The Council of Canadians Guelph chapter was at Guelph City Hall last night to support a motion that would have the City of Guelph send a letter to the Ontario provincial government stating its “concern that the permit to take water is not in the best interest of the City of Guelph and the watershed shared by the City of Guelph”.
Nestle is applying to the provincial government for a 10-year renewal of its 5-year permit (granted in 2011) to extract 3.6 million litres of water a day from the Grand River watershed. The Aberfoyle permit expired on July 31, but Nestle has continued to pump water under the terms of the old permit as the ministry reviews its application.
Throughout the evening the Guelph chapter provided updates:
5:30 pm – Nestlé packed the Council Chamber, but delegates can still speak whereas the audience members cannot. There is an overflow room set up so all can view the proceedings.
6:30 pm – Outside City Hall at the Rally for Water. The sizeable crowd listened intently to various speakers and performers, and then proceeded inside to listen to the Council proceedings on the matter of Nestlé’s water takings in Guelph and surrounding aquifers. Nestlé bused in their workers in a bid to pack the Chamber, so most protesters were left to watch the proceedings in an overflow room.
7:30 pm – Thus far, the Council and audience have heard from several delegates, one of who was pro Nestlé taking water with the rest speaking against or representing government bodies which are required to remain balanced.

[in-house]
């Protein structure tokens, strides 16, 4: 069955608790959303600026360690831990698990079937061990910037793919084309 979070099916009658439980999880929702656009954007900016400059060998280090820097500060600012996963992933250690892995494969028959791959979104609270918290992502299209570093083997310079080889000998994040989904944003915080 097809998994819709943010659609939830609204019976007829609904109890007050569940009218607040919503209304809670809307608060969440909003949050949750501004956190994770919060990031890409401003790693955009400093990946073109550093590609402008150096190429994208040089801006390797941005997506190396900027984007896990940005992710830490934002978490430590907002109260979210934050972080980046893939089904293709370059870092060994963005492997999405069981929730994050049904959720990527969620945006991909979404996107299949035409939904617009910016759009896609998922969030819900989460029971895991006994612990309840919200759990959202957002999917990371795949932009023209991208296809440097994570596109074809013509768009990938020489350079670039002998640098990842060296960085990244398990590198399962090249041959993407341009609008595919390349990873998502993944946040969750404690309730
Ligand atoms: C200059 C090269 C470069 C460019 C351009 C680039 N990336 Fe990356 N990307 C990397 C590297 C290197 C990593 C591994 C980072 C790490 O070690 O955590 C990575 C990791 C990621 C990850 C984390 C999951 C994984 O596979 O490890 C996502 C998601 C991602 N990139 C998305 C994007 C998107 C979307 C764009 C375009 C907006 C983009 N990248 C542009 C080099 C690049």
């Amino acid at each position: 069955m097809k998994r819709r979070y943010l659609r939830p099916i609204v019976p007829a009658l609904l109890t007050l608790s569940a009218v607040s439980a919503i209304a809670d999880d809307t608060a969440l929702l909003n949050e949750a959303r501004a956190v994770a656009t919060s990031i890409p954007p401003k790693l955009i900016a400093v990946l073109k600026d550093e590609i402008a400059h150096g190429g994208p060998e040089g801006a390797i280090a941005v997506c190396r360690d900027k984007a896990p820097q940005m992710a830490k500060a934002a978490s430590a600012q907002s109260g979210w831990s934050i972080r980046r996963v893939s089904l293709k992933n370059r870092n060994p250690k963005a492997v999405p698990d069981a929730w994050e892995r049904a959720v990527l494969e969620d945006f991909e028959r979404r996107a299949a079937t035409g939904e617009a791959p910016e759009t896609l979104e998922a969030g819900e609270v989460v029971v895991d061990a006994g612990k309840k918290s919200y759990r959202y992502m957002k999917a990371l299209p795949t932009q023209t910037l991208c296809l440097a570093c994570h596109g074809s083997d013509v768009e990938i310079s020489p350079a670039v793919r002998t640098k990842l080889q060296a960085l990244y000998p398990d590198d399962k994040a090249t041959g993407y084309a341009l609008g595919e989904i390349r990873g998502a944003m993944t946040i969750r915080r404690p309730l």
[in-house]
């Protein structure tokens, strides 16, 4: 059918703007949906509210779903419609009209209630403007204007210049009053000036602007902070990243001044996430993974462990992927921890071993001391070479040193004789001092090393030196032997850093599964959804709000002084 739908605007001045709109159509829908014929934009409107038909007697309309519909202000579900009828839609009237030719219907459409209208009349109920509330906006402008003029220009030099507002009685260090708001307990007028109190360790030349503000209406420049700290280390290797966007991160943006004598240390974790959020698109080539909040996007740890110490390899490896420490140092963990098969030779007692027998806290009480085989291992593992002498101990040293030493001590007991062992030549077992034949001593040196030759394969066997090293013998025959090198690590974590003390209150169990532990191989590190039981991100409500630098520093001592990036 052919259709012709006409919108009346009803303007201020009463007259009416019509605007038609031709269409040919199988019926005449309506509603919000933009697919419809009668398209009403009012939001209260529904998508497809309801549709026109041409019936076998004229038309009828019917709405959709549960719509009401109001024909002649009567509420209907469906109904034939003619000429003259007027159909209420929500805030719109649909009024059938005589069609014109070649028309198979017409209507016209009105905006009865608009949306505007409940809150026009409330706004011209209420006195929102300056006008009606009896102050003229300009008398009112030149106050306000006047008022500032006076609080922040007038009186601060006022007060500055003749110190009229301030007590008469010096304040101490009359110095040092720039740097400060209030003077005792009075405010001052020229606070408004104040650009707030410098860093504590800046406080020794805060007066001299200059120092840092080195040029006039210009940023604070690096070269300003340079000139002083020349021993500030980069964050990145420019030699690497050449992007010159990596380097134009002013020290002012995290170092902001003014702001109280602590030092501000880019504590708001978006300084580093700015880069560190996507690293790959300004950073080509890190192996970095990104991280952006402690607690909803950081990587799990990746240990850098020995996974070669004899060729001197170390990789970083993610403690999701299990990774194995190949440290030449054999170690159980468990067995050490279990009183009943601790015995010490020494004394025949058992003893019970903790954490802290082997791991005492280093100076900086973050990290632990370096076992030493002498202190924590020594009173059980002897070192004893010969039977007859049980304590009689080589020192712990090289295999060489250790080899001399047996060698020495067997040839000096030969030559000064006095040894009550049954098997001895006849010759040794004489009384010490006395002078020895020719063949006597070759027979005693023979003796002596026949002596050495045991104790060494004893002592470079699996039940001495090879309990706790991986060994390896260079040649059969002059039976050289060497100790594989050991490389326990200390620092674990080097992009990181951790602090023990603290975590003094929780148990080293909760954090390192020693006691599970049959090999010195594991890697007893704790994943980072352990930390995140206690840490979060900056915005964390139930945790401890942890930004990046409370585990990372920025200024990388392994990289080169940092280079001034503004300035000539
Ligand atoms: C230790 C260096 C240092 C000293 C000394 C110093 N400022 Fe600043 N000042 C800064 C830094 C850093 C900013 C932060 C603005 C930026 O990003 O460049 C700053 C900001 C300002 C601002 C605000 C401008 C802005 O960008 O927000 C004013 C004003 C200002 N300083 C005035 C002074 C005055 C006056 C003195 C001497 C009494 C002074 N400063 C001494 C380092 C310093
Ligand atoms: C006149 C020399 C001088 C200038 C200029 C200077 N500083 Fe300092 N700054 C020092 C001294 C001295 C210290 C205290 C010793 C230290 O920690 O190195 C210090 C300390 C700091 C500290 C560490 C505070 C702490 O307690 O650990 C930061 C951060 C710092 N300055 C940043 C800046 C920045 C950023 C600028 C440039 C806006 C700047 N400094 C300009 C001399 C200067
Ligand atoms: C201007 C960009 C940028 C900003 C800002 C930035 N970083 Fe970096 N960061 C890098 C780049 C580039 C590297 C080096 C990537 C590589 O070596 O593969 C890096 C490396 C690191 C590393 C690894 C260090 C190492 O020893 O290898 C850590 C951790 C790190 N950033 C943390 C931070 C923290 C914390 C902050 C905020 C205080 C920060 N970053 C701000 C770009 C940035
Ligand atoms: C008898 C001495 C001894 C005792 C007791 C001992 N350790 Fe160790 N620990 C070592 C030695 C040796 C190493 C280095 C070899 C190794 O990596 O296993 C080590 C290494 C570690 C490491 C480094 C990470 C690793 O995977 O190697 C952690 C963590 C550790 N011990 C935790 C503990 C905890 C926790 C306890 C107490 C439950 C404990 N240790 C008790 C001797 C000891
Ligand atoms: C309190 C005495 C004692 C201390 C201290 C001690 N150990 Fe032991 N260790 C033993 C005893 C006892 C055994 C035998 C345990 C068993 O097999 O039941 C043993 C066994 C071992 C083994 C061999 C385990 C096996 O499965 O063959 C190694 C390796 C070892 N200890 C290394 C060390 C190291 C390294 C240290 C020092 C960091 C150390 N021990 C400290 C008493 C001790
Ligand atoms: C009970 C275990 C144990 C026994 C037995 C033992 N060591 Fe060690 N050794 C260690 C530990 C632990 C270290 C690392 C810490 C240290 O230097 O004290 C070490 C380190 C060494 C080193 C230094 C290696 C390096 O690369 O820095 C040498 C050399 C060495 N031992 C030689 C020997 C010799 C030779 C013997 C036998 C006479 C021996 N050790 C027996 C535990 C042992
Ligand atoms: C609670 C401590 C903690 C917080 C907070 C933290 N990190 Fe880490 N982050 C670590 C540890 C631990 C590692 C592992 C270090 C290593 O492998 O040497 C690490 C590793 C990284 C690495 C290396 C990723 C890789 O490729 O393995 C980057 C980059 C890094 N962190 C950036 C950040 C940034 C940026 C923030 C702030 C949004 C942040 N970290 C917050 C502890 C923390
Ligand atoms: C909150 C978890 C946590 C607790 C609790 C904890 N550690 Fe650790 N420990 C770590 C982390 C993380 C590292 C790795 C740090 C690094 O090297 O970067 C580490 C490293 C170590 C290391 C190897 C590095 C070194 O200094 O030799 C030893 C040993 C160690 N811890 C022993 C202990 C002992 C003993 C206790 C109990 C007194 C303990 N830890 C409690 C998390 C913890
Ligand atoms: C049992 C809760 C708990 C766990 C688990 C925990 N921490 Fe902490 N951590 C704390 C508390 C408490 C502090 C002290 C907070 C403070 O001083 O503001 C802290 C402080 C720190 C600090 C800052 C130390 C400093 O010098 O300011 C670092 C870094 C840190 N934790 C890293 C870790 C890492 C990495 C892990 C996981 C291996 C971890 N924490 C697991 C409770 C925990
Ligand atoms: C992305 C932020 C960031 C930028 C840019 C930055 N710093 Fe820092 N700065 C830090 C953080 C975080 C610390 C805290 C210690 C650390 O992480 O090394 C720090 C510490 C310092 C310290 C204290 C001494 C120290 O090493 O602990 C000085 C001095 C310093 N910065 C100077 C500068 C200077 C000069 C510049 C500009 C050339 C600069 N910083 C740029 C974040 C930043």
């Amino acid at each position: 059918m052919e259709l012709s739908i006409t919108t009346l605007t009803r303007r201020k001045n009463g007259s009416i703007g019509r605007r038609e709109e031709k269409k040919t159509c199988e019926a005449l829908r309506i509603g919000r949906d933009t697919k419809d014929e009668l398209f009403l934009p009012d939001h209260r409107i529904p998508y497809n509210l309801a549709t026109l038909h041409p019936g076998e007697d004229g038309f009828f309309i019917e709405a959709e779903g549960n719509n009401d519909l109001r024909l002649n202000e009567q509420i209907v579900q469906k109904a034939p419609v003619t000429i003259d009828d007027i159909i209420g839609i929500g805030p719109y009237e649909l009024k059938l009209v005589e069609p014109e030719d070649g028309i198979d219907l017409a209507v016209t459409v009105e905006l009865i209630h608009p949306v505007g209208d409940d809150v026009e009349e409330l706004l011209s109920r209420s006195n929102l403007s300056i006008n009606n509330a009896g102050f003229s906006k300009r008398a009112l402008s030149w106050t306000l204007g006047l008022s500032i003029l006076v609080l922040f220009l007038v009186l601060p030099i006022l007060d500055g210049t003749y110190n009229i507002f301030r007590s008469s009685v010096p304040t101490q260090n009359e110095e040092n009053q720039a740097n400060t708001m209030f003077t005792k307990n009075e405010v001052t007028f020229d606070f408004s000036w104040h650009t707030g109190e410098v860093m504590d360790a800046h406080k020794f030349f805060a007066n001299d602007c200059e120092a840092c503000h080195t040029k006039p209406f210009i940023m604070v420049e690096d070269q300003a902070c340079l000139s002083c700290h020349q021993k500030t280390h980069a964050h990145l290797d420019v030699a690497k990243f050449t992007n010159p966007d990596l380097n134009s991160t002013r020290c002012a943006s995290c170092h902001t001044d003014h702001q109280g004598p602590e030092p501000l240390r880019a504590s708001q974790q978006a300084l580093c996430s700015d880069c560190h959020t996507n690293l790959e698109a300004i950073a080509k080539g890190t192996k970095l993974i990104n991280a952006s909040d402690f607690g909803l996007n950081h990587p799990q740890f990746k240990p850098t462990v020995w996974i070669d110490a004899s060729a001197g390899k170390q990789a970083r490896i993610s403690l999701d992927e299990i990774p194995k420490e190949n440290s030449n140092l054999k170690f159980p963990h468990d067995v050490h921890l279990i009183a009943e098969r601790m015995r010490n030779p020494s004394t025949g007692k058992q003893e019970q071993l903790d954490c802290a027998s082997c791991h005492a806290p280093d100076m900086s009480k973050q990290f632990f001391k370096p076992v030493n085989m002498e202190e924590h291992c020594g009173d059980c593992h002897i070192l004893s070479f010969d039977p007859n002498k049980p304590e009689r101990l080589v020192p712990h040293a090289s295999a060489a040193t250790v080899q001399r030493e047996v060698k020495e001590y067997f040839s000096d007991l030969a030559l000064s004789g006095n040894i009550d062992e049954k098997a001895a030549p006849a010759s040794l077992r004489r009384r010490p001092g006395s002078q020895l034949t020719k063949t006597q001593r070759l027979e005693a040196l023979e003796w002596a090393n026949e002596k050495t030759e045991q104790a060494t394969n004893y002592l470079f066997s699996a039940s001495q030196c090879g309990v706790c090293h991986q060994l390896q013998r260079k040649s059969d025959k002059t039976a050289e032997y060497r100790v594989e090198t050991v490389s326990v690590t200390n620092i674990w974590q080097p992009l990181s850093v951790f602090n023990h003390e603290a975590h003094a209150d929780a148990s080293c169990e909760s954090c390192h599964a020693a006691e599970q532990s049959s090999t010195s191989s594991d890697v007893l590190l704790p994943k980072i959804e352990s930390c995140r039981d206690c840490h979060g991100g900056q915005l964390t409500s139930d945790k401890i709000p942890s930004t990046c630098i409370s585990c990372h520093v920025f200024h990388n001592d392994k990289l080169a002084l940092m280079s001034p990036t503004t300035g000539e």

8:30 pm – It’s going to be a very long night in the Council Chamber. Each speaker is given 5 minutes with questions to follow. At this point, there are 30 delegates remaining and a break coming up shortly. Most have been single person speakers, but there have been youth groups at the mic. Hooray for civic engagement!
11 pm – Around 40 delegates are slated to speak tonight and the video feed just cut out. Now people in the overflow room are down to just audio with roughly 10 speakers left.
In her deputation (presented at about 11:45 pm), Guelph chapter activist Lin Grist told City Council, “We have been holding Nestle’s bottled water business accountable here in Guelph for about ten years now. For the last year, we have been working to stop Nestle from getting permits for the Middlebrook well. In response to Nestle trumping the bid of the township of Centre Wellington to buy Middlebrook, we asked our supporters to commit to a boycott of all bottled water and all Nestle products. Over 40,000 people have declared their support for the boycott.”
And Grist highlighted, “The renewal of Nestle’s permits to take water is not in the best interest of the City of Guelph. Groundwater resources are finite. Droughts, climate change and over-extraction continue to impact our limited water sources. Ontario has recently experienced a series of devastating droughts. At this pace, communities will not have enough for their future needs. Water is a human right, a commons and a public trust, to be shared, protected, carefully managed and enjoyed by all who live around it. Water should not be a source of profit.”
Guelph-based writer Adam A. Donaldson tweeted:
– Grist is here for everybody’s grandchildren, that can’t speak for themselves yet.
– 40K have supported CoC boycott of bottle water products after Nestle bought Middlebrook.
– Many members of CoC have called on the MOECC [Ministry of Environment and Climate Change] on the moratorium and proposed changes to PTTW [Permit to Take Water] process.
– “Water is a human right,” Grist wraps up on.
Guelph chapter activist Paul Costello and Toronto-based Council of Canadians organizer Mark Calzavara were also at last night’s City Council meeting and handed out more than 100 of our Boycott Nestle buttons.
At around 12:15 am this morning an 11-0 vote allowed the motion to go forward for a final vote on November 28.